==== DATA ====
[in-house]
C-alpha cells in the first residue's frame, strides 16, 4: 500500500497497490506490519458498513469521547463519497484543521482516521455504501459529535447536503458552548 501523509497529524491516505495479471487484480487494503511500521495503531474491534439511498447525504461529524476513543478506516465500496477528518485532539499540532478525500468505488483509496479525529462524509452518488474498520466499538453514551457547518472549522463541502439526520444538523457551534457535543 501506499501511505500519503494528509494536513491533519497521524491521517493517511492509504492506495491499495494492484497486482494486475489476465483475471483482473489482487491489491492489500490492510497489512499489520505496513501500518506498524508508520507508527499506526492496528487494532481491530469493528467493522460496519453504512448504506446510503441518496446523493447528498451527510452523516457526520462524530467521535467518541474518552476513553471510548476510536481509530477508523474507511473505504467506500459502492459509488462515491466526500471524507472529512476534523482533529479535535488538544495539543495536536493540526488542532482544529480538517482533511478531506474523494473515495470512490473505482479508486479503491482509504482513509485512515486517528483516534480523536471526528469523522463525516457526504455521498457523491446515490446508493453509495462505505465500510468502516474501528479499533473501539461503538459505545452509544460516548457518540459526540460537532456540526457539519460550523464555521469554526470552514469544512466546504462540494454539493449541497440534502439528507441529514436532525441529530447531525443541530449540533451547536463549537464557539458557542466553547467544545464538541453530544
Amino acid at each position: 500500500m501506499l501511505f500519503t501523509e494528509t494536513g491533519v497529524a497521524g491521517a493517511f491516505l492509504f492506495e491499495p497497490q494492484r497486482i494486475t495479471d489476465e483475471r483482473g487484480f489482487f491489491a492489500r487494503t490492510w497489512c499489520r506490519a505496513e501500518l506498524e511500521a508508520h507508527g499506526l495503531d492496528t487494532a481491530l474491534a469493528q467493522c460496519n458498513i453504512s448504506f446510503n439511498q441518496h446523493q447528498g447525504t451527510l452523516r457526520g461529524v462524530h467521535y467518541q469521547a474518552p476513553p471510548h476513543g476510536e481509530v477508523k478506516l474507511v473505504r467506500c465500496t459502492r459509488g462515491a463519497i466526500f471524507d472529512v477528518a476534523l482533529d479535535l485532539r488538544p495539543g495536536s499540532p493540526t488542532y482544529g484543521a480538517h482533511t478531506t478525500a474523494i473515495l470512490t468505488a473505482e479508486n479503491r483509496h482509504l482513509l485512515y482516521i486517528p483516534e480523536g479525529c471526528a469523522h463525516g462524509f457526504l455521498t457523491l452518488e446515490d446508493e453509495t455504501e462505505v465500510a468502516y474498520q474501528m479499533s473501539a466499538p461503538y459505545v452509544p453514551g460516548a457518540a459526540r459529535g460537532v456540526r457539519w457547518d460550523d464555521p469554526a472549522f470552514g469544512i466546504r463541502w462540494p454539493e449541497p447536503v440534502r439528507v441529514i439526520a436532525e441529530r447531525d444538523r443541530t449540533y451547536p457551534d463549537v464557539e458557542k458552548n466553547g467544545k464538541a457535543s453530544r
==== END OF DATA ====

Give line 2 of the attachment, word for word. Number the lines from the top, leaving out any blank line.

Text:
C-alpha cells in the first residue's frame, strides 16, 4: 500500500497497490506490519458498513469521547463519497484543521482516521455504501459529535447536503458552548 501523509497529524491516505495479471487484480487494503511500521495503531474491534439511498447525504461529524476513543478506516465500496477528518485532539499540532478525500468505488483509496479525529462524509452518488474498520466499538453514551457547518472549522463541502439526520444538523457551534457535543 501506499501511505500519503494528509494536513491533519497521524491521517493517511492509504492506495491499495494492484497486482494486475489476465483475471483482473489482487491489491492489500490492510497489512499489520505496513501500518506498524508508520507508527499506526492496528487494532481491530469493528467493522460496519453504512448504506446510503441518496446523493447528498451527510452523516457526520462524530467521535467518541474518552476513553471510548476510536481509530477508523474507511473505504467506500459502492459509488462515491466526500471524507472529512476534523482533529479535535488538544495539543495536536493540526488542532482544529480538517482533511478531506474523494473515495470512490473505482479508486479503491482509504482513509485512515486517528483516534480523536471526528469523522463525516457526504455521498457523491446515490446508493453509495462505505465500510468502516474501528479499533473501539461503538459505545452509544460516548457518540459526540460537532456540526457539519460550523464555521469554526470552514469544512466546504462540494454539493449541497440534502439528507441529514436532525441529530447531525443541530449540533451547536463549537464557539458557542466553547467544545464538541453530544